Traveling to Kenya is an arduous journey and for many a once-in-a-lifetime trip. Studying up on wildlife photography greats like Art Wolfe, Marina Cano, and many others is a definite prerequisite. One can only hope to encounter spectacular moments similar to those portrayed in their work. There are, however, no guarantees in photography. Sometimes there are no zebras lined up at the watering hole; sometimes the beautifully lit cheetah lounging in the tree is mysteriously absent; and sometimes there is no mother giraffe leaning down to lay what looks like a kiss on her baby. The pressure is on, though, to bring back amazing and captivating images from such a trip. That is why there always needs to be a Plan B.
Photographers are masters of simplification. They need to be great problem solvers who make snap decisions when given a scene as to what include, what to exclude, and how to compositionally pull a viewer in to keep their attention. At times it can be nerve-racking to compose an interesting and creative photo with given conditions. During these times, it is often necessary to rely on past experiences.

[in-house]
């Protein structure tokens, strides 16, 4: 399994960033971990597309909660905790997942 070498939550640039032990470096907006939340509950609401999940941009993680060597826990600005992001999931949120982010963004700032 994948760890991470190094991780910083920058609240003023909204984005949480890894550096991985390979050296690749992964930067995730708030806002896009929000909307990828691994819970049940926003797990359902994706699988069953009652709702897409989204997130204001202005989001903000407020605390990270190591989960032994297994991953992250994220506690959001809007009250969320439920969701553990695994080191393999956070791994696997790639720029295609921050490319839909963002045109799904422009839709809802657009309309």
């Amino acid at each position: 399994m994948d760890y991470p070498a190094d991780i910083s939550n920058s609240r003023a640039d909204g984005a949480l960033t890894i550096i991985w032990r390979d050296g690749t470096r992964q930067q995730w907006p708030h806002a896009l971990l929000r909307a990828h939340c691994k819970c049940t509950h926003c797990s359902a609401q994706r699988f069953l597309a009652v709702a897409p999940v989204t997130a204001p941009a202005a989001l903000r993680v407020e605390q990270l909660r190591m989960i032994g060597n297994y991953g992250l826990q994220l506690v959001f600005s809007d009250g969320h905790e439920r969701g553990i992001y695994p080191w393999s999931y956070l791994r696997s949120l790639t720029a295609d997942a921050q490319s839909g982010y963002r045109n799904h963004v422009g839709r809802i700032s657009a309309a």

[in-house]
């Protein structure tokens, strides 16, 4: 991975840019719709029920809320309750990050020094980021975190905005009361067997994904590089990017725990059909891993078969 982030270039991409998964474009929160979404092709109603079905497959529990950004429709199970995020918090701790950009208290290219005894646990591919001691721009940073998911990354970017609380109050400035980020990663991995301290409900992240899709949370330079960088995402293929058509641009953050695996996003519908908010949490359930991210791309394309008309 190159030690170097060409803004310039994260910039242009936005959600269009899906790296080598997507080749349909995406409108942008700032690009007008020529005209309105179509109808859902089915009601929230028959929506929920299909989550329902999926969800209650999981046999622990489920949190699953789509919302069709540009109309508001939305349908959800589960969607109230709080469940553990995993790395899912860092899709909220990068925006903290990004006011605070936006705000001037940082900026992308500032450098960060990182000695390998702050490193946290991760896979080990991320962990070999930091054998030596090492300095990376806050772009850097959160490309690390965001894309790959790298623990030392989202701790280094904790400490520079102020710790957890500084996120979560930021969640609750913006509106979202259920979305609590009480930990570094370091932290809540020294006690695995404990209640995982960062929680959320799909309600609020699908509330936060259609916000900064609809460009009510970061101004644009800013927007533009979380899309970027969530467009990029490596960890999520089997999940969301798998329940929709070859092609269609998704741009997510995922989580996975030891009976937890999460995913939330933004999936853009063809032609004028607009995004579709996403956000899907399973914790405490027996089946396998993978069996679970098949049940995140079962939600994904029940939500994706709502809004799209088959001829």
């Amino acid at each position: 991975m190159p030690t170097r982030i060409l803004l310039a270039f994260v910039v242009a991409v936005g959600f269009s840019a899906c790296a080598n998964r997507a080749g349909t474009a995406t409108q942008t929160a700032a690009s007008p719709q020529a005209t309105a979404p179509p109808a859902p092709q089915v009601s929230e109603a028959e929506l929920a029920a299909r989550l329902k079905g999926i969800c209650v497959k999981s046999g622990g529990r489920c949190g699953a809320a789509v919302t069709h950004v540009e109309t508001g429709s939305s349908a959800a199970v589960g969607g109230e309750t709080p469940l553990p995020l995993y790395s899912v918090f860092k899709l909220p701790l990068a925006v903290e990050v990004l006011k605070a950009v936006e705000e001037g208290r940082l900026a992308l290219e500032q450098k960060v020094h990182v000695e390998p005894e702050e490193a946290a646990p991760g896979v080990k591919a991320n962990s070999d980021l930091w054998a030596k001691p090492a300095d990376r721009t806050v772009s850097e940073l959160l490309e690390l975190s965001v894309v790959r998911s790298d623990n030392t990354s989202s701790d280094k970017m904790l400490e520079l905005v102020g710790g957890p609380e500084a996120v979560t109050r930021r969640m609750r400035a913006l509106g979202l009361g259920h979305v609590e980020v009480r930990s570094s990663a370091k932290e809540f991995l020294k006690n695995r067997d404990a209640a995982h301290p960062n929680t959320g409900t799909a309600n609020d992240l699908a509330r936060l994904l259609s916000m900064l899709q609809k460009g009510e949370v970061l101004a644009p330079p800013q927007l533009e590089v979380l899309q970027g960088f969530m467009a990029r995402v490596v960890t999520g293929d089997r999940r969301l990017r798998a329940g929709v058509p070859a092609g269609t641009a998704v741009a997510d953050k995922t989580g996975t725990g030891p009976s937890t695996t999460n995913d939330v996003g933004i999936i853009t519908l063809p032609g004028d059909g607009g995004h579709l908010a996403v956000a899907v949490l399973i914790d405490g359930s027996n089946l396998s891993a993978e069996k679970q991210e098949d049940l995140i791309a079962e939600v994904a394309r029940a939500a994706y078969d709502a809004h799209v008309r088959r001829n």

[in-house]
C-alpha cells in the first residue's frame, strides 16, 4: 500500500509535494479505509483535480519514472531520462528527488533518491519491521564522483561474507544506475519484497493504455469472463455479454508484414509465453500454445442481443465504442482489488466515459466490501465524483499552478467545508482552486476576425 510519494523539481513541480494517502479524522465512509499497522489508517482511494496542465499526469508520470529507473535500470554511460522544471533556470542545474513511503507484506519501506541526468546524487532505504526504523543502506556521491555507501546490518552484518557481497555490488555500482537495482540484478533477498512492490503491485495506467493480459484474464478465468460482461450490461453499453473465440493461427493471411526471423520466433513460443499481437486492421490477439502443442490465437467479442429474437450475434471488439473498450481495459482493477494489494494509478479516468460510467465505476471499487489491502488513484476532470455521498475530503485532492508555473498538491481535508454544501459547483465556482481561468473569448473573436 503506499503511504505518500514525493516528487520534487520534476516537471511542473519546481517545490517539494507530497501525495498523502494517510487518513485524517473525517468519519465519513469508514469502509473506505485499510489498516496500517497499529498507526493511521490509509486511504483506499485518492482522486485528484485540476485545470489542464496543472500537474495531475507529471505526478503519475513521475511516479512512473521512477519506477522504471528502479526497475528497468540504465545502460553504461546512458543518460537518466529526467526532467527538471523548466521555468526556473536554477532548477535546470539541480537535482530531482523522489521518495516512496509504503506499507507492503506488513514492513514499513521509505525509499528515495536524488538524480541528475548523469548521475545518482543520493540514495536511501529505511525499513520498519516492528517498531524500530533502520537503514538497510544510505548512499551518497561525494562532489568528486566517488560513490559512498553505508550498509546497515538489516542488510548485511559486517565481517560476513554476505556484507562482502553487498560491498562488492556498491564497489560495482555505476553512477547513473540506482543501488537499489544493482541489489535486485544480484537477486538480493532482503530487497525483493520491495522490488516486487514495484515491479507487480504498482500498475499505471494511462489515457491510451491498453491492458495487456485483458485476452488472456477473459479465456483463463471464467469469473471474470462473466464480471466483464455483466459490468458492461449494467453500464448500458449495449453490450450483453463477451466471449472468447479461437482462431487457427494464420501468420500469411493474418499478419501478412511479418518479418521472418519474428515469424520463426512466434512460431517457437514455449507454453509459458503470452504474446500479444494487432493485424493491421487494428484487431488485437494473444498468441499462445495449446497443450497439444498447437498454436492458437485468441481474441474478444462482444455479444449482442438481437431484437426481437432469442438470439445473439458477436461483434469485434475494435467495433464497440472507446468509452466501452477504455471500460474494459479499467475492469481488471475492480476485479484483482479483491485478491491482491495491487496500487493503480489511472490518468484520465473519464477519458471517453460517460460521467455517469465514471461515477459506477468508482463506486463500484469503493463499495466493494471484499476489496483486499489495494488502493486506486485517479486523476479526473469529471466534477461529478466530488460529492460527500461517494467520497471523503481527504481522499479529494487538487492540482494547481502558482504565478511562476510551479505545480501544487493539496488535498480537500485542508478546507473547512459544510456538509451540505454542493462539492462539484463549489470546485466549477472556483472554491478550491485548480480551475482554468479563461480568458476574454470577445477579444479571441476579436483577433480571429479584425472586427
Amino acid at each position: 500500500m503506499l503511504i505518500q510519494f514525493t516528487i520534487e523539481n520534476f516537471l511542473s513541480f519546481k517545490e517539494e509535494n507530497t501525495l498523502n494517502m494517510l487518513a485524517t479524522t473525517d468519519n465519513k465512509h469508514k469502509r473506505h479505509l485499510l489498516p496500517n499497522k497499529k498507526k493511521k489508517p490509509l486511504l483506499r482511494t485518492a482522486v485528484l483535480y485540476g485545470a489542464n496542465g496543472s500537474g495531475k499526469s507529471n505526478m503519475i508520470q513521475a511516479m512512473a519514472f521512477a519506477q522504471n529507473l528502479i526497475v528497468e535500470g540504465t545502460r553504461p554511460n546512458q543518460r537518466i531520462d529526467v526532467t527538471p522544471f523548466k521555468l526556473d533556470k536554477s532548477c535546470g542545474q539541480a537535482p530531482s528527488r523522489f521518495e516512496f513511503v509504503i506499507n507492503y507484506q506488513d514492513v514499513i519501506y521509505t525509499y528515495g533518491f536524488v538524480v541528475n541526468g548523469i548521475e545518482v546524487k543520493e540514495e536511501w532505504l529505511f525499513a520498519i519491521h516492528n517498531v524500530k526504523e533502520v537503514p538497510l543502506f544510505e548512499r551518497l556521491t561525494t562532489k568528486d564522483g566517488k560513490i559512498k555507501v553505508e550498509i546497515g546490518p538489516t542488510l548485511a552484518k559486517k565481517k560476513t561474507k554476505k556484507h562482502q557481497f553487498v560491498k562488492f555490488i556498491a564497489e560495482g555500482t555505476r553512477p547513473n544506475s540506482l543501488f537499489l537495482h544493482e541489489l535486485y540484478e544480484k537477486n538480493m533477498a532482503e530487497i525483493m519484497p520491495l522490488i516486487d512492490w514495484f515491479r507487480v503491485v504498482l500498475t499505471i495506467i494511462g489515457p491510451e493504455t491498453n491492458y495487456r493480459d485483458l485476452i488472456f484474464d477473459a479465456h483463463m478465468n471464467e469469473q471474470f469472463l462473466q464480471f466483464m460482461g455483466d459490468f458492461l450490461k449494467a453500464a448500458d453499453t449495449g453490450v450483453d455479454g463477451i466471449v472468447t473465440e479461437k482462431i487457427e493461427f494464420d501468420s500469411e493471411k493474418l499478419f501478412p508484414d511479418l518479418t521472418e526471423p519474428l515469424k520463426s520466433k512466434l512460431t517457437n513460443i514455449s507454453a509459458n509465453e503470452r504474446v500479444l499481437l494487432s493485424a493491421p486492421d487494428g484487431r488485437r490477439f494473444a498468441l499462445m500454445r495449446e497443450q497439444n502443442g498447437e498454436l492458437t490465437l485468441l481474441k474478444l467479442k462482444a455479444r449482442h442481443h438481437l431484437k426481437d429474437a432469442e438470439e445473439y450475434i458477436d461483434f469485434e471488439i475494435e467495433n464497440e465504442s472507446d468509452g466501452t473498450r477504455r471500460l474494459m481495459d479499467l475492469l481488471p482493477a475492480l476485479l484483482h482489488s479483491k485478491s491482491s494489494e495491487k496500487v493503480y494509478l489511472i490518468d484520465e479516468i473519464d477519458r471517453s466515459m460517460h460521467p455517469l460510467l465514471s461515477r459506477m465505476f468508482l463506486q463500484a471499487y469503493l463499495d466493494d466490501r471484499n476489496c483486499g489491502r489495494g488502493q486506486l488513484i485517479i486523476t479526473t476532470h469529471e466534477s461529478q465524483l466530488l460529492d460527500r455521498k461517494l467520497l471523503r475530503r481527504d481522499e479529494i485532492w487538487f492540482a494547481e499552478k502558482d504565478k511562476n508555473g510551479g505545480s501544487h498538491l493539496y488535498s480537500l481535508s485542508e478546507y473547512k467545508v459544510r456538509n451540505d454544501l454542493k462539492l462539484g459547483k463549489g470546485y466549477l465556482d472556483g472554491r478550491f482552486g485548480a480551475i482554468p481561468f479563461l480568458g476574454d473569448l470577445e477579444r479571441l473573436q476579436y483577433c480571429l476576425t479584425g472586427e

Grey crowned cranes are often photographed in Kenya with their unforgettable red plumage leaping off of the print or screen, which makes quite an impression on the viewer. In the past, I have at times photographed people from behind so that their story is told in a more mysterious and graphical way. Relying on this experience, I chose to photograph the grey crowned cranes in a similar fashion. The unique point of view was difficult to produce while sealed in a safari vehicle. The effort was worth it, though, as I wound up capturing an image that has become one of my personal favorites. The photo reminds me of warm and sticky summer days as a child and those irresistible dandelions that sprinkled the lush green lawn and begged to be released by a puff of air.